|Leon Krier at the Congress for the New Urbanism national conference in West Palm Beach.|
The CNU is a non-partisan, big-tent organization, whose members include many who espouse urbanism in its most dense, intense form--think Manhattan. Then there's Leon Krier. He urged members to advocate development at true human-scale. In Krier's view, buildings should never exceed three stories. "Palaces are two stories," he pointed out. He characterized skyscrapers as "vertical sprawl." He compared new skyscrapers to when "you lose your teeth and you go to the dentist and he gives you an elephant's tooth."
He urged architects in the audience to design buildings in scale and in accordance with their typology. An apartment complex should never take on the architectural characteristics of an oversize cottage. Nor should buildings overwhelm an adjacent, historic church.
He said it would have taken 160 airplanes to destroy the 10 million square feet of the World Trade Center Twin Towers, if dispersed as three story buildings.
He pondered, "What will our cities look like in 2,000 years? In 3,000 years?" He said that, after humans have depleted the earth's oil stock, skyscrapers, which depend on elevators propelled by fossil fuels, are not viable "unless you have a donkey or a slave on top."
I appreciate urbanism in all its manifestations, including Manhattan. But I must concede a bias for cities with strict height limits, including Paris and Washington, D.C., and for lower-rise business districts, including the well-done CityPlace, across from the West Palm Beach Convention Center (which Krier called "a step in the right direction"), as well as Clematis Street in West Palm Beach, whose old buildings house a vibrant night-life.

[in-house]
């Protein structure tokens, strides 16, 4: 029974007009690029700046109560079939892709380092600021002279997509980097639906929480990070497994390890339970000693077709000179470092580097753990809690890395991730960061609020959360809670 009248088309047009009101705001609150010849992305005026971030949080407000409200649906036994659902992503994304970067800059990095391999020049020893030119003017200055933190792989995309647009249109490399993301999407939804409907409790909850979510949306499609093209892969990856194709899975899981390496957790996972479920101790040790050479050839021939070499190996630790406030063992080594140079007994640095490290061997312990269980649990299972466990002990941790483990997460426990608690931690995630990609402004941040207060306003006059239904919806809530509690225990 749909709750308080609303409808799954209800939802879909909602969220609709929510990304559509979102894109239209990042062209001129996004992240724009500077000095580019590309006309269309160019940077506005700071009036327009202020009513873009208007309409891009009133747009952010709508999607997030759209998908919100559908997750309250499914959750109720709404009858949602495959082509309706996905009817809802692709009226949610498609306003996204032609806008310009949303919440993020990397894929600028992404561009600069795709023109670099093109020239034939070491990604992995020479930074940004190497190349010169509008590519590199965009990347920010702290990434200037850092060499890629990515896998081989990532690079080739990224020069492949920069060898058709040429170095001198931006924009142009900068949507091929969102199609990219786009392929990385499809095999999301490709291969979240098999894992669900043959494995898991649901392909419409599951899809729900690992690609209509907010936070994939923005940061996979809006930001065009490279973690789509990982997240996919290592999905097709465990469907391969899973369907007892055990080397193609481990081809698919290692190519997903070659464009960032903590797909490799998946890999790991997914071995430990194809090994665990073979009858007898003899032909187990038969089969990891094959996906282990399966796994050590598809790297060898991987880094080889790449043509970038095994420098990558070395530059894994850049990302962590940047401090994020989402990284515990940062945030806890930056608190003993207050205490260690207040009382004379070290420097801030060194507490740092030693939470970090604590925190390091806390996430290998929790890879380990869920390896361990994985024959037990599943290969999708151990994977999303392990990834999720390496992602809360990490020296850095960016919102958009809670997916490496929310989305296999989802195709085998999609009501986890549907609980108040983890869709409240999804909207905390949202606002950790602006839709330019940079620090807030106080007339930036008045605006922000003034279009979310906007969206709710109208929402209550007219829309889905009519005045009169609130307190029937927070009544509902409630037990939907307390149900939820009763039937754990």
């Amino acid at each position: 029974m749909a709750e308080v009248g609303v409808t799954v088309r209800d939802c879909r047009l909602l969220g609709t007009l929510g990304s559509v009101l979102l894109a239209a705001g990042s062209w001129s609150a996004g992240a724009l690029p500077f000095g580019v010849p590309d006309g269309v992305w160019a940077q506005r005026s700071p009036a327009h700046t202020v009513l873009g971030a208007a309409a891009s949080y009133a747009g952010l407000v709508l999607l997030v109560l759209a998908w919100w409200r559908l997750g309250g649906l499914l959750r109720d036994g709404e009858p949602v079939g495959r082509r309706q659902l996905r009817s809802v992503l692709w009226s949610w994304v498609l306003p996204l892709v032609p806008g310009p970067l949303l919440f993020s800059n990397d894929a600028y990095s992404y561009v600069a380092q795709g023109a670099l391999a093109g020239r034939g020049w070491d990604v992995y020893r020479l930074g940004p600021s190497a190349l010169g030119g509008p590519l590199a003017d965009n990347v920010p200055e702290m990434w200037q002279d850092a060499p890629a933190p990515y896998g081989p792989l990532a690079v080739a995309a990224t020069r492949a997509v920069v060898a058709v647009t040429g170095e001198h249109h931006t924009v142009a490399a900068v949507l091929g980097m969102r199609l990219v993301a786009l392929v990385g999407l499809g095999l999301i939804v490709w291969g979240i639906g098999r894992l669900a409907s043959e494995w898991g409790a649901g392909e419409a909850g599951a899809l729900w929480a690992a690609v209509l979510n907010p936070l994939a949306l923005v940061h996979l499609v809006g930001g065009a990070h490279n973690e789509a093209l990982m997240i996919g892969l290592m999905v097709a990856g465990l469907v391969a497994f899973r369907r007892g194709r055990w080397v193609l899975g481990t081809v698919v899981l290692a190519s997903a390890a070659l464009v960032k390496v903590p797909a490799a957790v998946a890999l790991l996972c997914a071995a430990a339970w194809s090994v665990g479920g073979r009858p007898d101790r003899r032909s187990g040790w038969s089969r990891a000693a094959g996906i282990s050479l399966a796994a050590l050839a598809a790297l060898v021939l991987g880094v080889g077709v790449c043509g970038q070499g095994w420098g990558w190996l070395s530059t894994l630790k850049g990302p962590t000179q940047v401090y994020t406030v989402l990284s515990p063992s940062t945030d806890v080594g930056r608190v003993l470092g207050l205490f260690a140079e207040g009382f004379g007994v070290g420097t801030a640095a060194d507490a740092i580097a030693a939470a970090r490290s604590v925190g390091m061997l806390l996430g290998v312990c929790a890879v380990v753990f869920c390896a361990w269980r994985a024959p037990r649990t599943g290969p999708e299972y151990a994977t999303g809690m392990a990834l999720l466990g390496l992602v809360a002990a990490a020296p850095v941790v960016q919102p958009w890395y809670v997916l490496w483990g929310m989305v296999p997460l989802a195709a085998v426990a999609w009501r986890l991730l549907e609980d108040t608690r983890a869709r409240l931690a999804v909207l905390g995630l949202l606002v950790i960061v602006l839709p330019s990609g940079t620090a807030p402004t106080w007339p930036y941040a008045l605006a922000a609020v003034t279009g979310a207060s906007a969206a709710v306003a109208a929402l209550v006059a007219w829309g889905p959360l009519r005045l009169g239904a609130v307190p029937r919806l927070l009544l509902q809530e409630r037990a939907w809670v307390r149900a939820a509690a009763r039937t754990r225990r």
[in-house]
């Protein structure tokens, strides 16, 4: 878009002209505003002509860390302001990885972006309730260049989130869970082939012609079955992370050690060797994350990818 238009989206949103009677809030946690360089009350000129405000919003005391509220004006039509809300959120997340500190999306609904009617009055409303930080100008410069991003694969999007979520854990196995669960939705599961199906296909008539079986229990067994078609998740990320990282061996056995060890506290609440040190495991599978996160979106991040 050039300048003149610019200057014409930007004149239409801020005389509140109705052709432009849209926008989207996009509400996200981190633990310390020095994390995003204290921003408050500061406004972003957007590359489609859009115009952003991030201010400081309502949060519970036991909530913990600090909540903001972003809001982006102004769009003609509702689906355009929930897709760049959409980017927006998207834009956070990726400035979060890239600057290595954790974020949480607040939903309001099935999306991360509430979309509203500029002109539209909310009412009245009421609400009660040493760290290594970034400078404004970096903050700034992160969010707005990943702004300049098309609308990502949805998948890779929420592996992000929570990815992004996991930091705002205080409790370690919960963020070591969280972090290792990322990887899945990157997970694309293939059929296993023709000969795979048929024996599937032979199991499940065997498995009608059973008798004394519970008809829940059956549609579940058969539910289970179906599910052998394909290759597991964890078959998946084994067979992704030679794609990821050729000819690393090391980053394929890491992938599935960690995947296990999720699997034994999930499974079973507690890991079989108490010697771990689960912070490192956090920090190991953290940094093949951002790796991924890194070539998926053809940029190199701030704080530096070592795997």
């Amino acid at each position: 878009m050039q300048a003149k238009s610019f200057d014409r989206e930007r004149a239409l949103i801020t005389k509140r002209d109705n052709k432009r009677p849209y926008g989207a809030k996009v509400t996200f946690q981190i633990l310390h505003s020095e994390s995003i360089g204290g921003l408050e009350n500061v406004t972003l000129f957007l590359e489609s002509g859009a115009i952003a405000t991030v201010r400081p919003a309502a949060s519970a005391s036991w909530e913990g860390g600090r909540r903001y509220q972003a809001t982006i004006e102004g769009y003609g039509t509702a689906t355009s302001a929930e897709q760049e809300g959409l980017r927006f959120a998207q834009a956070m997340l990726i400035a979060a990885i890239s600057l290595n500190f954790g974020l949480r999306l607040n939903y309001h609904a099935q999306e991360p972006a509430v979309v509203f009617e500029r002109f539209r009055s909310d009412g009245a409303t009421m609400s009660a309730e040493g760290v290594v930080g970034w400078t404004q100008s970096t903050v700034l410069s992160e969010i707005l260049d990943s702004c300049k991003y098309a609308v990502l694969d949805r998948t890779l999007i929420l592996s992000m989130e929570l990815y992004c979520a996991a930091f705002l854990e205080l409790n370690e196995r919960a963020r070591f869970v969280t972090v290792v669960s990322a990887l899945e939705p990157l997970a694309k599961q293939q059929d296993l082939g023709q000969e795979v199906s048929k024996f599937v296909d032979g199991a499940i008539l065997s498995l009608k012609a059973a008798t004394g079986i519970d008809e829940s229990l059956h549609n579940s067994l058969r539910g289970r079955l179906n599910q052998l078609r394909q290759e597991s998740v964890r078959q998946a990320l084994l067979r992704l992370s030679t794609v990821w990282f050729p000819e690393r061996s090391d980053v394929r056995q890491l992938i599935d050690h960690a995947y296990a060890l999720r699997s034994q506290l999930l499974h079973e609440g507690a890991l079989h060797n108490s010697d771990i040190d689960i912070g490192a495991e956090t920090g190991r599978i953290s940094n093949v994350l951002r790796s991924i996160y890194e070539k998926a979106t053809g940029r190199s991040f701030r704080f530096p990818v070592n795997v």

Krier urged a return to classical architecture, which he described as an "almost scientific system for dealing with the environment." "Classicism is about putting the right shapes and the right materials in the right proportions." Classical architecture's antithesis, concrete-built modernism, is "beyond the human scale. It is not truthful. It is not authentic."
Urbanism doesn't require classical architecture--see, for example, South Beach in Miami. The New Urban SmartCode does not mandate any particular architectural style. However, it's no accident we once called New Urbanist communities "neo-traditional," and that their architecture often displays classical or vernacular elements. Krier's influence on those communities' planners is undeniable. Krier represents the New Urbanism in its purest form.